For information only - not an official document
20 July 2012
United Nations Secretary-General Ban Ki-moon:
Address to the Parliament of Slovenia
Ljubljana, 20 July 2012
Dober dan. [Good day.]
Thank you very much for this high honour. It is a special privilege to address the representatives of the people of Slovenia.
I have a deep connection and attachment to this country. My service as Korea's Ambassador in the 1990s to Slovenia came with an added bonus in my diplomatic life. I visited many times your beautiful and great country. And I returned again as Foreign Minister and Secretary-General of the United Nations. This is my second time as Secretary-General.
I am here today on the start of a larger mission to all parts of the former Yugoslavia. It is the first such visit by a Secretary-General of the United Nations and it begins with you in Slovenia.
My trip is focused on the future - on the remarkable transformation and dynamism that you have helped shape over the last twenty years.
The reason I keep coming back is simple: Čutim Slovenijo!
The last time I was here, in 2008, I toured the beautiful Tromostovje- the three bridges that cross the Ljubljanica river.
As you know, they connect the historical, medieval part of the capital with its new, modern counterpart.
Today I would like to discuss three more bridges for Slovenia:
The first: The bridge from your Yugoslav past to your European future.
Second: The bridge connecting your neighbours in this region to their European aspirations.
And third: The bridge linking Slovenia and the United Nations in our global mission for peace, security, development and human rights.
I am convinced that these new "triple bridges" will be as monumental, lasting and impressive as the Tromostovje.
Slovenia's history reaches back to ancient times.
I have a beautiful reminder of this at our Headquarters in New York.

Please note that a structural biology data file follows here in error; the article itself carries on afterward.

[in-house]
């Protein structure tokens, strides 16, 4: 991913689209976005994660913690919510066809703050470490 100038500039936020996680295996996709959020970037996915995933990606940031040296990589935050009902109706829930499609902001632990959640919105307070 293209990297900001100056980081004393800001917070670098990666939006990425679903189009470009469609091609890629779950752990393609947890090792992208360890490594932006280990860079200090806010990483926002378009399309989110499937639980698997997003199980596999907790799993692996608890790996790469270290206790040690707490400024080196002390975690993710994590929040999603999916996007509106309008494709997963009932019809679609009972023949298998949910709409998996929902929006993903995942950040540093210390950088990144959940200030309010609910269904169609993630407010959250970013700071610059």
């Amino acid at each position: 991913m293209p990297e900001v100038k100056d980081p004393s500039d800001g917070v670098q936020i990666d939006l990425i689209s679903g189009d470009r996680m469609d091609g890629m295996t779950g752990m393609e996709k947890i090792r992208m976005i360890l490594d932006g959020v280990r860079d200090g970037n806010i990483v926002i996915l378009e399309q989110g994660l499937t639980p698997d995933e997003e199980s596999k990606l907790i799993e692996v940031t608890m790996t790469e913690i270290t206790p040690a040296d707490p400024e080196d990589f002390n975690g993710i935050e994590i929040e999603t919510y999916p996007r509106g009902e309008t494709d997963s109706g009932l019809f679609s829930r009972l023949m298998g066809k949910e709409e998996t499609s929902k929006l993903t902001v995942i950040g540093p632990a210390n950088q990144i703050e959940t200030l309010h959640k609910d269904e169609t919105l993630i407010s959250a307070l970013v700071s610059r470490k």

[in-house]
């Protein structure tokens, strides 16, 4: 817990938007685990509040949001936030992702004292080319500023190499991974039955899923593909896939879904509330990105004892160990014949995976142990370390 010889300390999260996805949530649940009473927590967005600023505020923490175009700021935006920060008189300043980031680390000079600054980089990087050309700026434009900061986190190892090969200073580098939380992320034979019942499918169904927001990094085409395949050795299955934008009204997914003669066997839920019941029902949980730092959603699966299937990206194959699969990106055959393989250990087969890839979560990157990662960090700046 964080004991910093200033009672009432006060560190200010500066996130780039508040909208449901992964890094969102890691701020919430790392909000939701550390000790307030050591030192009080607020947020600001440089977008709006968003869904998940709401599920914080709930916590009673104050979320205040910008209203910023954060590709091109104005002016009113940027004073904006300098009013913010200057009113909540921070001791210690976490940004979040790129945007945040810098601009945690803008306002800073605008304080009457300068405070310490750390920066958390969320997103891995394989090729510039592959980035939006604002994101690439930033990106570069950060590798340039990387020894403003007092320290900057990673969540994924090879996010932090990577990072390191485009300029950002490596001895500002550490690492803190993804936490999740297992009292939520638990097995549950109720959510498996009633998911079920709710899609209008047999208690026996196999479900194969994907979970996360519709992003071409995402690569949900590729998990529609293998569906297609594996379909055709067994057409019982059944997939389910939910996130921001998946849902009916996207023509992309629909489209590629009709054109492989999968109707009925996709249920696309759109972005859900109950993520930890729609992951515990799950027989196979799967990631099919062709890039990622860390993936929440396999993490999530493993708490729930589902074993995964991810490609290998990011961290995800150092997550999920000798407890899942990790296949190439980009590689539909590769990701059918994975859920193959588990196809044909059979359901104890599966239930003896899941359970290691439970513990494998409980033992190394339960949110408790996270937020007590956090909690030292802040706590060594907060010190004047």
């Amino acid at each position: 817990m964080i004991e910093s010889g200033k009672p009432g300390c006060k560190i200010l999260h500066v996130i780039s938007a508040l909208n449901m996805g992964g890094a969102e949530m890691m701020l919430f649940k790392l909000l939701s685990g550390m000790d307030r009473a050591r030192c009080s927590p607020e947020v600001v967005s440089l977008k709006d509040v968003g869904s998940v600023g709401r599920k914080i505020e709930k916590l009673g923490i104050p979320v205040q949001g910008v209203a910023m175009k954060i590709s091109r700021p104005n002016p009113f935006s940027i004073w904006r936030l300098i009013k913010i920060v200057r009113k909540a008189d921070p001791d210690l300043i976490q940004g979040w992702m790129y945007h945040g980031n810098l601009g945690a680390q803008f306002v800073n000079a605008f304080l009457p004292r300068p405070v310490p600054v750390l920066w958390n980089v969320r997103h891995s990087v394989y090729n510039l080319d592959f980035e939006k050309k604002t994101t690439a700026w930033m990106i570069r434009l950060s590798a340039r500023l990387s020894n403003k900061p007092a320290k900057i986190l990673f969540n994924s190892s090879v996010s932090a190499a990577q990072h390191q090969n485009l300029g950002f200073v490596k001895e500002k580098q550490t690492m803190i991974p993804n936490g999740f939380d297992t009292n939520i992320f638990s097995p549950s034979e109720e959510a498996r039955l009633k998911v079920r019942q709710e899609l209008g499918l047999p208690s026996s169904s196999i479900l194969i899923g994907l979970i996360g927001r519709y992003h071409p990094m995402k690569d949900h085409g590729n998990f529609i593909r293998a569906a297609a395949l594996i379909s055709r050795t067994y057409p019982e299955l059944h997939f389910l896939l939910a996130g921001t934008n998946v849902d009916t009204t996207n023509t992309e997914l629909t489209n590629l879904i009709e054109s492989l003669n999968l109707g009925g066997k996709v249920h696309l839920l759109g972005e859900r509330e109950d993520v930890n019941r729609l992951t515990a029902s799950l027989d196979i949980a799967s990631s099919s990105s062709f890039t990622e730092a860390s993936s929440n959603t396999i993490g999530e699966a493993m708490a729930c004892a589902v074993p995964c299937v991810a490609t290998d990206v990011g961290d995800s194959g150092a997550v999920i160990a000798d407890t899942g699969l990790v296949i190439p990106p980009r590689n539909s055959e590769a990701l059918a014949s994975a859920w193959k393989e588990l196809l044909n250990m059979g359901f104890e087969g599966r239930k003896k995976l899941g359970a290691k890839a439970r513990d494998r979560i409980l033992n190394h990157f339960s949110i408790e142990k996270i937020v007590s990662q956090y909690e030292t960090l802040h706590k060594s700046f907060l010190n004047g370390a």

We are proud to display a gift from Slovenia - a replica of the Situla from Vače that dates back to the sixth century.
There is much more to Slovenia's past than its experience in recent decades.
But that experience has made an indelible mark on this region.
From the start, Slovenia had a different geopolitical situation than the other republics of the former Yugoslavia.
Slovenia was fortunate to be largely spared the most brutal experiences of war.
At the same time, it had a responsibility to help others who were affected.
Slovenia took up that challenge, and is still rising to it today.
As a country of fewer than 2 million people, you hosted hundreds of thousands of refugees.
Slovenia sent its troops and equipment to multilateral operations like SFOR in Bosnia and Herzegovina. And today, Slovenian soldiers serve with KFOR in Kosovo.
After the war ended, the region was still polluted by deadly mines.
I have worked on disarmament my entire career, and I have always detested the pernicious nature of mines that continue to kill and injure even after parties make peace.
Slovenia started the International Trust Fund to address this problem. Working with the United Nations, the Fund ultimately cleared 115 million square kilometers of affected territory.
I am very grateful for this. But more important, the men, women and children of this vast area can now till the land, raise new crops and play in fields without fear.
Clearing the last remnants of war is essential to lasting stability.
There are other "mines" that could explode with pressure. We have to de-activate underlying tensions and distrust through dialogue and reconciliation. I am grateful to Slovenia for promoting these goals in this region by serving as a host to all peoples.